Once again, Babe has happily allowed himself to be misled by testimony (this time from McLuhan’s 1964 introduction to The Bias of Communication) that was clearly not accurate.13  Facts overlooked here by Babe (and McLuhan?) include:

– Innis and McLuhan were introduced by Tom Easterbrook, who was a protégée of Innis in the 1930s, then his colleague in the Political Economy Department in the 1940s and finally his intimate friend.  A letter cited by Babe as evidence that Innis and McLuhan “hardly knew one another” (since McLuhan misspelled Innis’s name in it) shows them at lunch together with Easterbrook in December 1948 (Letters, 208).  Babe calls Easterbrook “a boyhood chum” of McLuhan (377 n55), but this characterization widely misses the mark.  Easterbrook and McLuhan became lifelong close friends after meeting in engineering classes at the University of Manitoba in 1928.14 Easterbrook was already in his early 20’s, McLuhan in his late teens: hardly their “boyhood”. In 1932 they then traveled in England together and at some point, variously reported as in Canada or in England, Easterbrook brought Chesterton’s What’s Wrong with the World? to McLuhan’s notice and thereby helped set the whole course of McLuhan’s life, both personal and intellectual.  So when both started work in Toronto (McLuhan in 1946, Easterbrook in 1947), Easterbrook would have been McLuhan’s closest friend there by far (since he, unlike Easterbrook, had no previous experience at UT). The two must have immediately resumed their lifelong habit of long walks and talks.15 And Innis and his work would inevitably have been an important topic for them given Easterbrook’s increasingly close relation with Innis and his communications work, and given McLuhan’s established interest in the topic of media and communication16.

– It was partly as a reflection of these relationships that Easterbrook, surely with Innis’s blessing and help, and probably at McLuhan’s urging17, arranged a  ‘values discussion group‘ at UT in 1949 financed by the Rockefeller Foundation. Babe seems not to have been aware of this seminar (which is not referenced even in his 2011 collection) in which Innis would never have participated, given his hectic schedule, unless it had been of special interest to him. McLuhan must have been part of that interest, perhaps its greater part. Further, given their lunching together and regular participation in the seminar, how could it be that the two “hardly knew one another”?  Or, since the seminar of April 5, 1949 saw the presentation by Innis of what would later become two important essays18, how seriously maintain that “only in 1951 did he [McLuhan] begin reading anything by that great political economist”? Far more likely, given McLuhan’s voracious reading habits, his access to Innis’s work through Easterbrook and the motivation provided by the seminar, that McLuhan knew all of Innis’s then available communications work (like ‘Minerva’s Owl’ from 1948 and the earlier Political Economy in the Modern State from 1946).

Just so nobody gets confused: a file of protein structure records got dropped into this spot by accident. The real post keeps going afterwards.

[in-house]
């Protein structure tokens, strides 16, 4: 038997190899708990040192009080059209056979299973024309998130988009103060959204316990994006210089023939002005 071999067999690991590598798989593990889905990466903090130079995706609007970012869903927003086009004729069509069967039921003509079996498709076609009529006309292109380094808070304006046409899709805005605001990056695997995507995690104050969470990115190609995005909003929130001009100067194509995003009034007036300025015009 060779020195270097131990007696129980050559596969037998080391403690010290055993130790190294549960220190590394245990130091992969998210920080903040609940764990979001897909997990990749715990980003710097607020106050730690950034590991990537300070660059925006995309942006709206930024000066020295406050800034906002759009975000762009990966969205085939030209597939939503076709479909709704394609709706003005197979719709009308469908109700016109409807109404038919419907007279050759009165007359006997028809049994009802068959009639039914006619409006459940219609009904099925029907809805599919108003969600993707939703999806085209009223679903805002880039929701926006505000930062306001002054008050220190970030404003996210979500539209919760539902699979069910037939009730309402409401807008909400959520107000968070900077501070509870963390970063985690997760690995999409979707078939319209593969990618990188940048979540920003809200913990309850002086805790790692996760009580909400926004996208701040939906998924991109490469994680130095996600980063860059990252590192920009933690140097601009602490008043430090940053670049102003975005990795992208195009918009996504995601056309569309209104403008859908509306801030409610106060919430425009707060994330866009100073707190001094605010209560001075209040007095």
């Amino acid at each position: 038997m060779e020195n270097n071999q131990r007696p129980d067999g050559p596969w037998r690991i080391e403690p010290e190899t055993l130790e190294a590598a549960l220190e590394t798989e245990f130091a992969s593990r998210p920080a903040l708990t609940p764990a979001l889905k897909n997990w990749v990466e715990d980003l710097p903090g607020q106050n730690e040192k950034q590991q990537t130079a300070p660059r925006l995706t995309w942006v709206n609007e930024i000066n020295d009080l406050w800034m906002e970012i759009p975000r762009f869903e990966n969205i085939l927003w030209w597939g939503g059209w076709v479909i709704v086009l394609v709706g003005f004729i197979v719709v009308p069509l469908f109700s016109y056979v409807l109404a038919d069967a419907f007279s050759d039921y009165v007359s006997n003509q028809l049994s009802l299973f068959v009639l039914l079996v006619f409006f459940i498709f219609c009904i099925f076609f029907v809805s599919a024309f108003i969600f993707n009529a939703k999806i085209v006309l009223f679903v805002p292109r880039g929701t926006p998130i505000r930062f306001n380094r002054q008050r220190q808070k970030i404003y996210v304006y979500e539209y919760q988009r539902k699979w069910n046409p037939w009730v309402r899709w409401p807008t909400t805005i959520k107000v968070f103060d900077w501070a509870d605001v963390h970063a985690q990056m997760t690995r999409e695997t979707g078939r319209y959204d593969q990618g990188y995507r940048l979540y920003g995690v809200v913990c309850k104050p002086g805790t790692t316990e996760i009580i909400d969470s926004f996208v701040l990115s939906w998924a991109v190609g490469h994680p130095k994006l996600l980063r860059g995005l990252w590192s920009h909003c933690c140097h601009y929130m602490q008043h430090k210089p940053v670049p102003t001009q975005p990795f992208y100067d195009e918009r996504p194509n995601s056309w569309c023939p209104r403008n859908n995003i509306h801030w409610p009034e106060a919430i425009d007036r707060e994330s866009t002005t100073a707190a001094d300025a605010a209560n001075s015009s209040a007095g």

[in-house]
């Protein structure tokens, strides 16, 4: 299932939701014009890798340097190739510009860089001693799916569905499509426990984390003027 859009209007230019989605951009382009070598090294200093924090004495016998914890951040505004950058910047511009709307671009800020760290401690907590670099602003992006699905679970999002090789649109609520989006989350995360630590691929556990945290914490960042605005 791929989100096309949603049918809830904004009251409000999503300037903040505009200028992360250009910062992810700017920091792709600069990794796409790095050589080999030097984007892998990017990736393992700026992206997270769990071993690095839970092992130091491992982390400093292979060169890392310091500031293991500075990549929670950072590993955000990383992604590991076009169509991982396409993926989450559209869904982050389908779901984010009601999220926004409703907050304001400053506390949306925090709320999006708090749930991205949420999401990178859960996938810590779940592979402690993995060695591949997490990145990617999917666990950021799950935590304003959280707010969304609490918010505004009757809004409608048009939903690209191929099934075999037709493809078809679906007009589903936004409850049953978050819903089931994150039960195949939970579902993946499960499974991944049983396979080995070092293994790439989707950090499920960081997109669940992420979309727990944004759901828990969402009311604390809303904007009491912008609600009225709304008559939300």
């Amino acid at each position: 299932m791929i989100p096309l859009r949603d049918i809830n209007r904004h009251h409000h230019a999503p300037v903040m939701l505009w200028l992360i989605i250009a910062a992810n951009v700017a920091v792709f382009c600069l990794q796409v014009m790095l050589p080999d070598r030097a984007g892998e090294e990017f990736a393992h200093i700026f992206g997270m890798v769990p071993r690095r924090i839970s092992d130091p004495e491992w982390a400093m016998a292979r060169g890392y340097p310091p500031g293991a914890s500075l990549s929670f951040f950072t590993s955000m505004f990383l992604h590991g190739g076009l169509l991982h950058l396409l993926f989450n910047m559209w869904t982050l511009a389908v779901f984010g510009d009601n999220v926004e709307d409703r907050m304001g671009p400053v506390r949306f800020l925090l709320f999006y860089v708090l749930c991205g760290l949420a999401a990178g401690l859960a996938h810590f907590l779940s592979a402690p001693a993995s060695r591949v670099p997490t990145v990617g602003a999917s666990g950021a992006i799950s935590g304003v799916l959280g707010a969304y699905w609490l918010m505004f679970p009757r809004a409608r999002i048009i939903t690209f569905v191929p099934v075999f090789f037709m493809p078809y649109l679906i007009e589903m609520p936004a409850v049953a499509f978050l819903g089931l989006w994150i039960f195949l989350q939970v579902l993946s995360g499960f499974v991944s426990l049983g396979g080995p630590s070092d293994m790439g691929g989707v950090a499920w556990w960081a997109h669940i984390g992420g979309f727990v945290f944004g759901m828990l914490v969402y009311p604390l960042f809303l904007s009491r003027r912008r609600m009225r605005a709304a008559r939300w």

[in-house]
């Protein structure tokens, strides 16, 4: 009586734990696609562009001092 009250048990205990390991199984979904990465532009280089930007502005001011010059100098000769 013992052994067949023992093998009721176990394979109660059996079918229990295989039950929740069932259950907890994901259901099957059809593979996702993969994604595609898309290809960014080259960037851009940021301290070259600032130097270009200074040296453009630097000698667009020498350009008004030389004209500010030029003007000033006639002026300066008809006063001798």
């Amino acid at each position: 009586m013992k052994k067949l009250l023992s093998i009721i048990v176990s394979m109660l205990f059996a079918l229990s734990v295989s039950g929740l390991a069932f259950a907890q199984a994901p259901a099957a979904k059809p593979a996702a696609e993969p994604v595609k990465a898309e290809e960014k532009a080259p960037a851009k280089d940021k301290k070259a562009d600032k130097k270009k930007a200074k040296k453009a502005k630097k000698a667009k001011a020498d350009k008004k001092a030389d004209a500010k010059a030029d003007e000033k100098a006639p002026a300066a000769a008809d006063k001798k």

– McLuhan’s March 14, 1951 letter to Innis (Letters, 220-223) was originally written earlier in 1951 (since it was acknowledged by Innis on Feb 26) or even in 1950 (since Innis apologizes in his February letter for his late reply).19 In this letter, McLuhan comments on Empire and Communications, which he must have read in 1950 (presumably via Easterbrook).  So much for the idea that “only in 1951 did he begin reading anything by that great political economist” — especially if the first thing McLuhan read from Innis was not Empire and Communications but (as Babe notes following McLuhan) ‘Minerva’s Owl’ (which was published separately by UTP in 1948).20

Babe sums up his sense of the Innis-McLuhan relationship by noting that McLuhan was “greatly indebted to Innis, a person, incidentally, towards whom he did not feel particularly warm on a personal basis” (274). But it is Babe who has the animus. As for Innis and McLuhan, Innis begins his January 12, 1952 handwritten letter:

Dear McLuhan,
I was immensely pleased to get your warm letter…

 

  1. For discussion, see here.
  2. Watson, Marginal Man, 297. Watson continues: “Sirluck recalls a stimulating conversation with (E.T.) Owen on this subject, with Innis as a quiet, note-taking witness.  Since Innis had contributed little to the conversation, Sirluck was taken aback to see him that same afternoon borrowing from the library all the authorities Owen had cited. When Sirluck expressed his surprise that Innis should be interested in this area, Innis replied emphatically that he thought the subject was of fundamental importance.”
  3. Havelock was an outspoken socialist whose political views were not appreciated by Ontario politicians or by UT administrators who were dependent on those politicians for their funding.
  4. Havelock’s appointment at Harvard became official in 1947. But in 1946, the year McLuhan came to UT, Havelock was already a guest lecturer at Harvard.